We were excited to be entering the South West region, however, first we had to cross the ‘Forest’.
There were signs of wild boars but no wildlings were to be found. We passed unscathed. Onwards, negotiating the traffic of Gloucester, dusting ourselves down before we entered the perfect leafy streets of Cheltenham. No rest was to be had there. The Agombars tested our off road skills in the Cotswold back country.
Nothing like being burnt off by a (nearly) 7 year old to put you in your place.
It was difficult to leave the great hospitality of the Agombars. Best pizzas in Cheltenham – courtesy of their superbly built cob oven. However, Devon was calling so it was time to move on. We paused briefly in Tetbury before we were moved on.
A brief foray into Wiltshire took us to the Thorntons. People’s hospitality was beginning to catch up with us and we were starting to grow bellies. We were joined for a section along the Avon and Kennet canal by Lydia and Tom. It is so nice to ride with company.
The Bath / Bristol bike path was superb and got us traffic free into the wonderfully cycle friendly city of Brizzle.
It was a novelty for us to be riding in a long line of cyclists, with bike lanes being two abreast due to the number of users. It was great to catch up with more BSES friends and our bikes enjoyed their first visit to an art gallery (http://www.itsall2much.com/JimStarr.html) Thanks for a great stay in Bristol Jim and Belinda.
We cycled across the Clifton Suspension Bridge and were feeling on familiar turf now.
Spring really had sprung.
We enjoyed a good whizz down through Cheddar Gorge, dodging fallen rocks, tourists and sheep.
A thoroughly enjoyable ride along the Bridgewater to Taunton canal.
Very soon there was evidence that we had crept onto Exmoor….
…and that Devon was just around the corner.
It felt good to be on familiar Exmoor roads.
Much excitement at the border crossing into ‘The Shire’.
Followed by a superb downhill into Lynmouth.
We couldn’t resist a ride on the Lynton and Lynmouth Cliff Railway.
Somehow the whole Hyne ensemble managed to squeeze onboard. Then it was a final steep kick up to Marine Heights.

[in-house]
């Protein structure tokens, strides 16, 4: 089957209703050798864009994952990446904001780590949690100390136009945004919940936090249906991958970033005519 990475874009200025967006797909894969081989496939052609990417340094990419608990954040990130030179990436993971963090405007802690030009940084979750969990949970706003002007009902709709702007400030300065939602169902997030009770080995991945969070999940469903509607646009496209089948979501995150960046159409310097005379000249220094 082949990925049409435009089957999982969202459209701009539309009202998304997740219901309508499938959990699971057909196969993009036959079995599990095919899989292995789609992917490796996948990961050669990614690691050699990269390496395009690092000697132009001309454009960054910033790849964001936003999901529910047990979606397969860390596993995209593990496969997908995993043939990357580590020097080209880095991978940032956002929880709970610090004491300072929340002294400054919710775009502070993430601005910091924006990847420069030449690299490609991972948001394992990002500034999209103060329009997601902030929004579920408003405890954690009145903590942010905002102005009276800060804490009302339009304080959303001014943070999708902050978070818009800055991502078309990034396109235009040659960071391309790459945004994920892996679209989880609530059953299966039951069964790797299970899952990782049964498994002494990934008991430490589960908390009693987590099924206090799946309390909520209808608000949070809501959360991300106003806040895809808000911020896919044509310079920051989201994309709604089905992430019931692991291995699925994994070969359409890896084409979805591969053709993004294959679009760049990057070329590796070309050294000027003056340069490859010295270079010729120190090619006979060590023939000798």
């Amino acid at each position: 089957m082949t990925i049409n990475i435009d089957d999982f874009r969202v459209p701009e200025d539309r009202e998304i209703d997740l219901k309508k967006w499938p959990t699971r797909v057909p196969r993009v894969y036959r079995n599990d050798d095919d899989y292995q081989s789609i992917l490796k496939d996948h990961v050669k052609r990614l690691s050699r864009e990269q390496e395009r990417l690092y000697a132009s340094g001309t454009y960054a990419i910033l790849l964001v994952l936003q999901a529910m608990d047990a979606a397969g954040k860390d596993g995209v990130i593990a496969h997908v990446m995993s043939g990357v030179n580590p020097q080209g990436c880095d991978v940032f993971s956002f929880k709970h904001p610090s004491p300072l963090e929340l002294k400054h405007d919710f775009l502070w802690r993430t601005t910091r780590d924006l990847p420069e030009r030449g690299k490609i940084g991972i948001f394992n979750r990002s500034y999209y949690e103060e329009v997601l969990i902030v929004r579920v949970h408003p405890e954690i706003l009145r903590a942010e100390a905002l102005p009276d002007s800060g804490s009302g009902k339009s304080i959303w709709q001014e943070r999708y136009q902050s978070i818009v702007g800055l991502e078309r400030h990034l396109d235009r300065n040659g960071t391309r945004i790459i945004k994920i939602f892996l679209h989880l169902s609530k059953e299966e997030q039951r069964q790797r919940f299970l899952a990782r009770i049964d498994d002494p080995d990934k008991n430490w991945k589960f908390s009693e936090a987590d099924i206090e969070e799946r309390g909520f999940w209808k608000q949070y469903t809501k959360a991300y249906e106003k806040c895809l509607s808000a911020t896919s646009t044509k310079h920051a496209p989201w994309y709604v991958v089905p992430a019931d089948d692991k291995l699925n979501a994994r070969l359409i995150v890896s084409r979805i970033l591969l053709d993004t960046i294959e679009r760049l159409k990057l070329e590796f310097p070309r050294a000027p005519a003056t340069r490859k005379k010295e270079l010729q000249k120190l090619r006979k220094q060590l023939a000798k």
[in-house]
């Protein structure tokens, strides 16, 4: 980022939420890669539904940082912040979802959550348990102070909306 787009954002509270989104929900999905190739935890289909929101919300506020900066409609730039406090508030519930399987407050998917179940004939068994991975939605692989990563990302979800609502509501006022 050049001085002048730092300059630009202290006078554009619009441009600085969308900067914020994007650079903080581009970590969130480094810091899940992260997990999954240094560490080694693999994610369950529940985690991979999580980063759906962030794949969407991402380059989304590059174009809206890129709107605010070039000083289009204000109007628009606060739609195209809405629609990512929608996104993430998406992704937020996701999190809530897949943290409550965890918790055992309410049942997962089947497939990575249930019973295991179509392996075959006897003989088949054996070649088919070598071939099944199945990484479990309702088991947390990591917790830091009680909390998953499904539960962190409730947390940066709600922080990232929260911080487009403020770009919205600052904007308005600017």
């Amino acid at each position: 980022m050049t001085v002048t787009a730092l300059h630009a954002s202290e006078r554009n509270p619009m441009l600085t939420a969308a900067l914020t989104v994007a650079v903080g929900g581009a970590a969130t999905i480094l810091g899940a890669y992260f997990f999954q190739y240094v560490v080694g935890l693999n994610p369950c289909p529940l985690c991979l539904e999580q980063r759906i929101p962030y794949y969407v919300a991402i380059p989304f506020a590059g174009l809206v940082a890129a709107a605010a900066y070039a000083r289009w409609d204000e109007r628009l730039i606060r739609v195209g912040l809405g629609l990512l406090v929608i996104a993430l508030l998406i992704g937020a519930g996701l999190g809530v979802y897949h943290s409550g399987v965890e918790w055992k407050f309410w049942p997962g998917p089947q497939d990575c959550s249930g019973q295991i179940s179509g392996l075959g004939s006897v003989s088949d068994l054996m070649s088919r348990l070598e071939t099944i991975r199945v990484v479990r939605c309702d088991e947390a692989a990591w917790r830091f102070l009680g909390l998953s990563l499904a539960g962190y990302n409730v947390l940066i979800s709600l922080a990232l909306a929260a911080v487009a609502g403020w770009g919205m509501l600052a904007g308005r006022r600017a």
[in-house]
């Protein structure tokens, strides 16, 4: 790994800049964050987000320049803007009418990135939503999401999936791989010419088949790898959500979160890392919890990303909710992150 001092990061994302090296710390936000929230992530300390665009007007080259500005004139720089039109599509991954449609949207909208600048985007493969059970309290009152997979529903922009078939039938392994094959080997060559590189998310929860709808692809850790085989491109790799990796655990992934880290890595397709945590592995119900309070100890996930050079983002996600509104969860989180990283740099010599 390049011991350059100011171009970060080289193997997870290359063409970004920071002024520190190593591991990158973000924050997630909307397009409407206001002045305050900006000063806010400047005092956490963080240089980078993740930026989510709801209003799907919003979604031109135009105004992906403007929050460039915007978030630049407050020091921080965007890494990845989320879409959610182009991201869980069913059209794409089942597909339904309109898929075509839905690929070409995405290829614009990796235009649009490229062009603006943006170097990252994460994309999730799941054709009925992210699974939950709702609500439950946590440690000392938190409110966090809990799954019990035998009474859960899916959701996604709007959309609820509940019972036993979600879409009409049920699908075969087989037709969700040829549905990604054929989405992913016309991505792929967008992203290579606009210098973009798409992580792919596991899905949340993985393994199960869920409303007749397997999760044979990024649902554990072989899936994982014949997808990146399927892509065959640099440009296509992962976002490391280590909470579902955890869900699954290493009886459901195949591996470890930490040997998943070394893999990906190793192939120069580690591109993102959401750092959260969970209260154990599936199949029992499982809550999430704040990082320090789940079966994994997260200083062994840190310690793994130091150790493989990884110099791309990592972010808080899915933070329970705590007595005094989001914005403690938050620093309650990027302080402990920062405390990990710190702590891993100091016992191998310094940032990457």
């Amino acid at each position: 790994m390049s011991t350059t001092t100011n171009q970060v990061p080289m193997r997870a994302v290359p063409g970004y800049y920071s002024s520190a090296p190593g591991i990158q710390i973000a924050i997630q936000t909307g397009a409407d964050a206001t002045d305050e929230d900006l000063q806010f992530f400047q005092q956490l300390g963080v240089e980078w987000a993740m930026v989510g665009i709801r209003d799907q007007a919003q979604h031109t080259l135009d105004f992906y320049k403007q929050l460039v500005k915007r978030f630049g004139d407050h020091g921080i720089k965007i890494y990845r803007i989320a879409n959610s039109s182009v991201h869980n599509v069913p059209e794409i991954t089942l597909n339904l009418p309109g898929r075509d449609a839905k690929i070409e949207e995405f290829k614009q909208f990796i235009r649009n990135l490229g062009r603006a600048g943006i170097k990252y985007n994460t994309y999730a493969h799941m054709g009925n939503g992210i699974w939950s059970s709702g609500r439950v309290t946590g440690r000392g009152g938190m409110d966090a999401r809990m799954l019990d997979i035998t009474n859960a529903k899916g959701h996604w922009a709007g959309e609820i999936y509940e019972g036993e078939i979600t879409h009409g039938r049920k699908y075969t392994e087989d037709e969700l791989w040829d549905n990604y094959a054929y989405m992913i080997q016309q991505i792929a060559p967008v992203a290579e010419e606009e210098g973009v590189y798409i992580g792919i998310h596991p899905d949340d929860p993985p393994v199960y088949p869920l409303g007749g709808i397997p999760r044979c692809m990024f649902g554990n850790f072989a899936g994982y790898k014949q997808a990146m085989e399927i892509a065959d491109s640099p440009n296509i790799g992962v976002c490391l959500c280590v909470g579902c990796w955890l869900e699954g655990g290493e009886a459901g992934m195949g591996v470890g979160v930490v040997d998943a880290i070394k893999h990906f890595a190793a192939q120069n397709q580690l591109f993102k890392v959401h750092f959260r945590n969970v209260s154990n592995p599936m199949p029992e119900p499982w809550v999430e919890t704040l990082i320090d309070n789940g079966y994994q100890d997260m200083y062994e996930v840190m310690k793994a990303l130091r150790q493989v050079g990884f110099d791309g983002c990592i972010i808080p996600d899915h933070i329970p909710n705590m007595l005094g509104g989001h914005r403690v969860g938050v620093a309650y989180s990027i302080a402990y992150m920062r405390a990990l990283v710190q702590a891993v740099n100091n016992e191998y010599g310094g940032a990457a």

A suitably celebratory arrival awaited us.
The weekend was spent catching up with my parents and commemorating my Grandad with an explosive indoor fireworks display.
It was very difficult to drag ourselves away from the home comforts provided by the ‘crumblies’; washing machine, bed, roasts (yep, that’s plural!). However, time was ticking on. It was Monday morning and I had to be back at my desk on Friday. One final look at the sea…
..and then we turned down the estuary, heading south to Hobbiton/Moreton.
One final night under canvas…..
…..and one final hail storm.
We slowly pedaled our way along the Tarka trail, reluctant for the adventure to end.
Hearts swelled at our first glimpse of Dartmoor.
Despite the slowing of our pedaling, the end was nearing.
The Hyne peleton was greeted appropriately.
And then we were home.
Somewhat bewildered by everything, we got off our bikes, brought them inside the house and celebrated with champagne in mugs.
So, be gentle with us good friends. We are feeling a little lost now the adventure is finished and we are parted from our bikes. However, we manage to get up every day, breath in and out and attempt to fit back into society. Words fail me so I turn to the marvellous T.E. Lawrence to sum up how we feel:
“All men dream: but not equally. Those who dream by night in the dusty recesses of their minds wake up in the day to find it was vanity, but the dreamers of the day are dangerous men, for they may act their dreams with open eyes, to make it possible.”